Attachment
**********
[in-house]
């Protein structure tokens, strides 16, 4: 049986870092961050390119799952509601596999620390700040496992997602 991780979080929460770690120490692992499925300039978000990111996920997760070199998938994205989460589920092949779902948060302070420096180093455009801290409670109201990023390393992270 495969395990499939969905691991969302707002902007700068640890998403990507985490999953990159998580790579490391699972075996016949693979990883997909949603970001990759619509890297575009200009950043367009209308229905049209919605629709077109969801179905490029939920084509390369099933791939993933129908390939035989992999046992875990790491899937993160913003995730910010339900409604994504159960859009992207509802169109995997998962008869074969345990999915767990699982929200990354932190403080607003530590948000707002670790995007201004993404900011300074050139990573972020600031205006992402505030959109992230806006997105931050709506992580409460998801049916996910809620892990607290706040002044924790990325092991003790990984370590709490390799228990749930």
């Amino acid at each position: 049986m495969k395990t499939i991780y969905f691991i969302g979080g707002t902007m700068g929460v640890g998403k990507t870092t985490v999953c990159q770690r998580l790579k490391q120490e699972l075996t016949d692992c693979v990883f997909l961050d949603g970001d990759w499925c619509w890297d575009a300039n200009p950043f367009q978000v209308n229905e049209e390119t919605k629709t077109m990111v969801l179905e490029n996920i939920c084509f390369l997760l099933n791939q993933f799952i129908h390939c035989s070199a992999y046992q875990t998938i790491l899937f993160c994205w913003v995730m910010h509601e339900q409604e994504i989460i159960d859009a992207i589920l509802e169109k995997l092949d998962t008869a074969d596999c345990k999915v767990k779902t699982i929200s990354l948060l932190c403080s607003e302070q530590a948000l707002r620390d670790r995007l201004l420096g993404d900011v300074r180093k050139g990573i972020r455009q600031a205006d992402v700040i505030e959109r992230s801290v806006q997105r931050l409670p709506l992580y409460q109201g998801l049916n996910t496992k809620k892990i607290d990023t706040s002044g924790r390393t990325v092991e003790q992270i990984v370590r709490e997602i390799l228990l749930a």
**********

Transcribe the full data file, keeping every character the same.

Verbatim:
[in-house]
């Protein structure tokens, strides 16, 4: 049986870092961050390119799952509601596999620390700040496992997602 991780979080929460770690120490692992499925300039978000990111996920997760070199998938994205989460589920092949779902948060302070420096180093455009801290409670109201990023390393992270 495969395990499939969905691991969302707002902007700068640890998403990507985490999953990159998580790579490391699972075996016949693979990883997909949603970001990759619509890297575009200009950043367009209308229905049209919605629709077109969801179905490029939920084509390369099933791939993933129908390939035989992999046992875990790491899937993160913003995730910010339900409604994504159960859009992207509802169109995997998962008869074969345990999915767990699982929200990354932190403080607003530590948000707002670790995007201004993404900011300074050139990573972020600031205006992402505030959109992230806006997105931050709506992580409460998801049916996910809620892990607290706040002044924790990325092991003790990984370590709490390799228990749930």
């Amino acid at each position: 049986m495969k395990t499939i991780y969905f691991i969302g979080g707002t902007m700068g929460v640890g998403k990507t870092t985490v999953c990159q770690r998580l790579k490391q120490e699972l075996t016949d692992c693979v990883f997909l961050d949603g970001d990759w499925c619509w890297d575009a300039n200009p950043f367009q978000v209308n229905e049209e390119t919605k629709t077109m990111v969801l179905e490029n996920i939920c084509f390369l997760l099933n791939q993933f799952i129908h390939c035989s070199a992999y046992q875990t998938i790491l899937f993160c994205w913003v995730m910010h509601e339900q409604e994504i989460i159960d859009a992207i589920l509802e169109k995997l092949d998962t008869a074969d596999c345990k999915v767990k779902t699982i929200s990354l948060l932190c403080s607003e302070q530590a948000l707002r620390d670790r995007l201004l420096g993404d900011v300074r180093k050139g990573i972020r455009q600031a205006d992402v700040i505030e959109r992230s801290v806006q997105r931050l409670p709506l992580y409460q109201g998801l049916n996910t496992k809620k892990i607290d990023t706040s002044g924790r390393t990325v092991e003790q992270i990984v370590r709490e997602i390799l228990l749930a």